What do you think the golden point is for exploration?


    • The “Dark Souls: Prepare to Die Edition” version I am playing has had online-play permanently disabled since last year’s exploit, and they aren’t bringing it back on. I have never had the opportunity to view the player messages and I guess I never will.

      When is exploration fine? That’s a legit question, for exactly the reasons you stated. I frequently groan any time I navigate under a waterfall and find a hollow space with nothing there. Why bother mapping the terrain that way? The waterfall with treasure behind is so much a trope that not having something there is a worse trope.

      For the most part, I feel Dark Souls rewards exploration absurdly well. There are defined, unique drops in specific locations. It was extremely rewarding to head down the perilous switchback of Darkroot Basin and finding the Grass Shield (after defeating the Black Knight guarding it).

      But earlier on as a new player without any specific direction, I was left with the thought that I had “lost on the character select screen” for having chose Thief. Where were the DEX weapons? I didn’t even really know that every mob has a chance to drop random stuff, but I farmed the Undead Burg for level-ups long enough to get several options. I used a Battle Axe to take down the Taurus Demon. By the time I got to the Blacksmith, I leveled up a Longsword to +5 because that was what I was working with. To then find out that there was a merchant down some stairs almost within sight of the Bonfire in that same area was almost a slap in the face. I could have been trying so many DEX weapon options and/or different weapons in general. And, you know, getting a regular bow – I had to shoot off the tale of the Fire Drake with a crossbow, by aiming random directions and then getting the timing down.

      As for Bonfires? Never appropriate, IMO, especially not behind an illusionary wall that had hitherto never been hinted at existing. I died several times to the Moonlight Butterfly and had to run back from the Blacksmith each time. Then run wasn’t too dangerous, but c’mon! Bonfires are anchor-points, the first places in new zones when you can begin to relax. That shouldn’t be a “reward” for exploring, unless it’s a bonus one closer to the boss or whatever.


  2. Took me a while to remember what Stray Demon’s fire attack was. It’s the thing where he slams his hammer down in front of him and makes a shockwave? I just run out and back in for that, but yeah the hitbox is larger than the graphic IIRC.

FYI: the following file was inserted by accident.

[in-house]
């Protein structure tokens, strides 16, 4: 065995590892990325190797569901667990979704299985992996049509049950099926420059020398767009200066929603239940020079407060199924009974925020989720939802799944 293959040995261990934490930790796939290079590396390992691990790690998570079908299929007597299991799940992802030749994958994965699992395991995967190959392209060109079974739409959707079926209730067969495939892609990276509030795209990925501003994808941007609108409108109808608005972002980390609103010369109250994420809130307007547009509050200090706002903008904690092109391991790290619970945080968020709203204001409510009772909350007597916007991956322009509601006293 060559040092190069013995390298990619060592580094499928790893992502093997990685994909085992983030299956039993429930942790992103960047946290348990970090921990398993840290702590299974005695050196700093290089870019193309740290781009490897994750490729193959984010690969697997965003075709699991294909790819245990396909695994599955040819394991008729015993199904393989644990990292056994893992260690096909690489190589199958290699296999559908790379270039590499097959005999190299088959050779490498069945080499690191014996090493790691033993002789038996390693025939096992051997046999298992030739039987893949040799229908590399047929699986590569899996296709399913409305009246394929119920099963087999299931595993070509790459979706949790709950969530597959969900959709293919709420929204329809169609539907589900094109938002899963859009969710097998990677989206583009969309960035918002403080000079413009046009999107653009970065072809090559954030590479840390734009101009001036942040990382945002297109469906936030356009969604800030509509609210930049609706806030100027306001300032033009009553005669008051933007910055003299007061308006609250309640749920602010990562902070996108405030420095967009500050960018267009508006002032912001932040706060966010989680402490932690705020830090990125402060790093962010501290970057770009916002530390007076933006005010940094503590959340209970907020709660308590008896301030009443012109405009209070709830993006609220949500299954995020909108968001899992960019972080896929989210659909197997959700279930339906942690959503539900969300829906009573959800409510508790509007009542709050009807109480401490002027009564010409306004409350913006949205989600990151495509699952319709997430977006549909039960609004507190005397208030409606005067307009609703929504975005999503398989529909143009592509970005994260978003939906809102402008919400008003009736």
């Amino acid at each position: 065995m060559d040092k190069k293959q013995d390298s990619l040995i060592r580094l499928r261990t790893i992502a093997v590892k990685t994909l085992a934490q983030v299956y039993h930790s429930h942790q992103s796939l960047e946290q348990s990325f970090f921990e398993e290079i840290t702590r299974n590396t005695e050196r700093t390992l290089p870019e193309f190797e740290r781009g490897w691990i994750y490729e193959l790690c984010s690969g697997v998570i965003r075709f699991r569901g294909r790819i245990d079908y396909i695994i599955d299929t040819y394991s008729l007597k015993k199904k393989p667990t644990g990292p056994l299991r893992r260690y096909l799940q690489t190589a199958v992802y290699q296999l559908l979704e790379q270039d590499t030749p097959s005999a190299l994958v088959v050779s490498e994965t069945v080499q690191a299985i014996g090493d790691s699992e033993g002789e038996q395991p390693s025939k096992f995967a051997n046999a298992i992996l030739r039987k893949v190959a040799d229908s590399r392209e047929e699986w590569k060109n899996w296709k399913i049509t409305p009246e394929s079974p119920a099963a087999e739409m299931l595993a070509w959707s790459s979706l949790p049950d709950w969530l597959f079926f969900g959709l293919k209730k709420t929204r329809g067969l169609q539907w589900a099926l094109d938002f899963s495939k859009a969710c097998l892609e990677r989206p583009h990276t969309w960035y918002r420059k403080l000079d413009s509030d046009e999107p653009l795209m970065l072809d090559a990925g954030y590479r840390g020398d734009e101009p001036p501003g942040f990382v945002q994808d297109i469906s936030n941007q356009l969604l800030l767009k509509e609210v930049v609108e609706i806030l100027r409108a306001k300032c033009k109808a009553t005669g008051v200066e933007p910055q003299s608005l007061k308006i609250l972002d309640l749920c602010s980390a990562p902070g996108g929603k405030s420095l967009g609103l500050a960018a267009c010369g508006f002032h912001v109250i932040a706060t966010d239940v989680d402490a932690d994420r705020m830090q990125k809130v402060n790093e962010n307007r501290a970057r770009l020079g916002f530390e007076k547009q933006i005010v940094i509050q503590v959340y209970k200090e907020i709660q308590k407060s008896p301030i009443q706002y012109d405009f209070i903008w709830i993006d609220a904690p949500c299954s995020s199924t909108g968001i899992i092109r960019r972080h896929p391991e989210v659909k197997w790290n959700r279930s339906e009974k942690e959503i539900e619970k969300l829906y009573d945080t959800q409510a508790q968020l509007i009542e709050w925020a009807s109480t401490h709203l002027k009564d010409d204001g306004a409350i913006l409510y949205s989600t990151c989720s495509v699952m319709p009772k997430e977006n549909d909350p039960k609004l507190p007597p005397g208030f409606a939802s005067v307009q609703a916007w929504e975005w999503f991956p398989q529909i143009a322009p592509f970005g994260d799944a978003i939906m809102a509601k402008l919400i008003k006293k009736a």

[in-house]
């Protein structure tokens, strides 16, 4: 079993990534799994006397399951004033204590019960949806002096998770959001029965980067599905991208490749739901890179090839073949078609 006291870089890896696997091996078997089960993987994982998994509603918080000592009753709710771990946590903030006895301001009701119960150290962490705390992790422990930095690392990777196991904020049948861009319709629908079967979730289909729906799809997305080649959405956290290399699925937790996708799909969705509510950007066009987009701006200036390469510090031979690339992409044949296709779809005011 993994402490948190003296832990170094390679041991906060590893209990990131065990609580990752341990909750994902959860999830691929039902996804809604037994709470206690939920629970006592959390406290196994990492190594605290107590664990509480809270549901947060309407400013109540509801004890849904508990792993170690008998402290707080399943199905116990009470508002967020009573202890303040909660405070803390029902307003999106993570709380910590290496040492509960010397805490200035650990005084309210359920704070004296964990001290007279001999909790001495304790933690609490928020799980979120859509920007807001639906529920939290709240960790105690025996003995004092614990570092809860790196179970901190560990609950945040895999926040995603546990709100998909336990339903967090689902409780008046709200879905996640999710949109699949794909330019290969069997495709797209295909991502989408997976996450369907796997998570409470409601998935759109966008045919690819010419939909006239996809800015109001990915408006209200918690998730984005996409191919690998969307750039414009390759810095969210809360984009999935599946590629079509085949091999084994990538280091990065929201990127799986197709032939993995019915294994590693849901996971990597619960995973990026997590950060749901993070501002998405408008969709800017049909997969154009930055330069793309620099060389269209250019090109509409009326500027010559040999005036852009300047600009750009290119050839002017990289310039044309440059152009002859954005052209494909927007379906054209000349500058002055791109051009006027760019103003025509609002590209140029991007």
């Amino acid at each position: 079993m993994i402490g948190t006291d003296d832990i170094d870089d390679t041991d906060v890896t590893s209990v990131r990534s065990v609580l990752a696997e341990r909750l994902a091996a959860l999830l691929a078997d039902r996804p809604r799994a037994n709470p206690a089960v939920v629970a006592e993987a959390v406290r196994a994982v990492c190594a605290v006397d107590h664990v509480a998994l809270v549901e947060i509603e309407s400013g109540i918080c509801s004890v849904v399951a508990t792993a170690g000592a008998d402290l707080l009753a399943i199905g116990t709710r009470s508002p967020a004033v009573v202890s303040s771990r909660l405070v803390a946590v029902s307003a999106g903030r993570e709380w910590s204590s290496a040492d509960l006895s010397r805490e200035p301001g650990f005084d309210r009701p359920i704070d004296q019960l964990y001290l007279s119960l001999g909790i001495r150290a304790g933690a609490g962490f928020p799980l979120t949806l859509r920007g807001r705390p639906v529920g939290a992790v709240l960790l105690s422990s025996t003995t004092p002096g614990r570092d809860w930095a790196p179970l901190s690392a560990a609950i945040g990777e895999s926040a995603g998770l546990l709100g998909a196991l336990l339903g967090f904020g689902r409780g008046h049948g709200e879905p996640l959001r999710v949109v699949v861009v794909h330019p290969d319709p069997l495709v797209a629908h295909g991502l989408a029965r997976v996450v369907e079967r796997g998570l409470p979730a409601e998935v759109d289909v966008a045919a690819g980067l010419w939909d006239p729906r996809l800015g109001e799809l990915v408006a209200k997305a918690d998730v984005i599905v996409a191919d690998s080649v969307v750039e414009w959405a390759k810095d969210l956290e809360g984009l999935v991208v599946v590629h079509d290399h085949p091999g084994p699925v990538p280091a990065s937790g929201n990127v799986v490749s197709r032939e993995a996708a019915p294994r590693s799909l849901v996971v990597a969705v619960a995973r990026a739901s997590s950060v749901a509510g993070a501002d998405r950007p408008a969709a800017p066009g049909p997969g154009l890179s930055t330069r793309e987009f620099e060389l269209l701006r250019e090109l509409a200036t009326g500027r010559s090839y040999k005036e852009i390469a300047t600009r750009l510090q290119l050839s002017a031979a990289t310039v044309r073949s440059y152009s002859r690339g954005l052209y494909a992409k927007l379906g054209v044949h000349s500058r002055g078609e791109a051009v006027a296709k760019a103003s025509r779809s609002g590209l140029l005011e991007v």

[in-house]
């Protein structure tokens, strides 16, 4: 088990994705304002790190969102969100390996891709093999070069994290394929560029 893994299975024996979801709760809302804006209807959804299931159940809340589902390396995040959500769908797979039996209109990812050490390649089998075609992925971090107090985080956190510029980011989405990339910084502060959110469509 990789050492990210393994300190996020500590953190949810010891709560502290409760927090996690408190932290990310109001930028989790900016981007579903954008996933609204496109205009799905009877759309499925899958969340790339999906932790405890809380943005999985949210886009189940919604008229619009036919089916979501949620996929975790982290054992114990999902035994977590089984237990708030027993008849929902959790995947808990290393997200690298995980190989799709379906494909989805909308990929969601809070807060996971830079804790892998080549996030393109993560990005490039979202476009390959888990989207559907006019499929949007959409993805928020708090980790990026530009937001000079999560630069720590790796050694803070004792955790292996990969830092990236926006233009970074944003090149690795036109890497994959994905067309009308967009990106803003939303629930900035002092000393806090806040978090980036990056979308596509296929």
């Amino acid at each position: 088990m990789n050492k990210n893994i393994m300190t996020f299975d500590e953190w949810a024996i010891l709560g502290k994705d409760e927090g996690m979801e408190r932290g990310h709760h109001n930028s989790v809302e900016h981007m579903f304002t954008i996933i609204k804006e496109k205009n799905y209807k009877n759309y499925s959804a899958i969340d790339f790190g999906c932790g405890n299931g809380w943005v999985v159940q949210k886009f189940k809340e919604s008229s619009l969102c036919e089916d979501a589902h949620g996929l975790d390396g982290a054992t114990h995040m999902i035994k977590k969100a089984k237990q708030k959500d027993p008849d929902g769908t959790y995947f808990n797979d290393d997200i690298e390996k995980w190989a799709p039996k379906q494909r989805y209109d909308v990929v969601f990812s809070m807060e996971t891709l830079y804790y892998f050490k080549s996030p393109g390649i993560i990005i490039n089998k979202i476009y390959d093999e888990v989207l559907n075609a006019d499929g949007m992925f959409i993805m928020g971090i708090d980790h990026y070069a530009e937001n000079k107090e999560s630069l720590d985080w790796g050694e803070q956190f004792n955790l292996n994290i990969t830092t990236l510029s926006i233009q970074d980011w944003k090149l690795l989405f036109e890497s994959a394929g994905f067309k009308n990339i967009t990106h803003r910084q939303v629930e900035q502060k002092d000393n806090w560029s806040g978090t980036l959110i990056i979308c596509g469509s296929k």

Demon’s and Dark Souls treat bonfires differently than the rest of the series. The intent is that clearing up to the boss and fighting it was all part of the same segment rather than the boss being something that should be retried on its own. Of course everyone just runs past all the enemies so now the newer games have bonfires right next to bosses.

    Just to warn you, the darkroot garden bonfire is not the only hidden one. I always found the illusory wall mechanic kind of lame. Reminds me of Doom where you’d run against the wall “uh uh uh uh uh”.


    • Yeah, I just don’t understand the point of Illusionary walls. If we were talking more like 20 years ago, I would almost assume it was done to sell Prima Game Guides.

      Boxes blocking visual sight of some stairs is one thing – that is something I consider “hidden,” and that’s fine. But illusionary walls that look identical to all other walls, with no interaction points nearby? What’s the intention? To goad X number of fans to go banging their weapons across every polygon in the game? I guess the message system sort of rewards this cooperation.


  3. I think your description of the game as ‘amoral’ is a good one, and it’s what its fans have always craved, that very sandboxy, janky feeling. It’s the old story of the kind of gamer for whom the very idea of a designer somehow intelligently predicting what they might do and turning the dials that govern their experience is at best a necessary evil. They thrill to the lack of discernible fairness because it fits the fantasy of a real world without guardrails where any achievement is wholly owned by the rugged individual…

    Cool post series, at any rate. And the game’s not all bad. It’s definitely got an aesthetic, and the original PvP system, while brimming with glitches and exploits, was interesting, with the covenants and all, and remained so as the franchise went on. But it’s too long a drive for a short stay at the beach.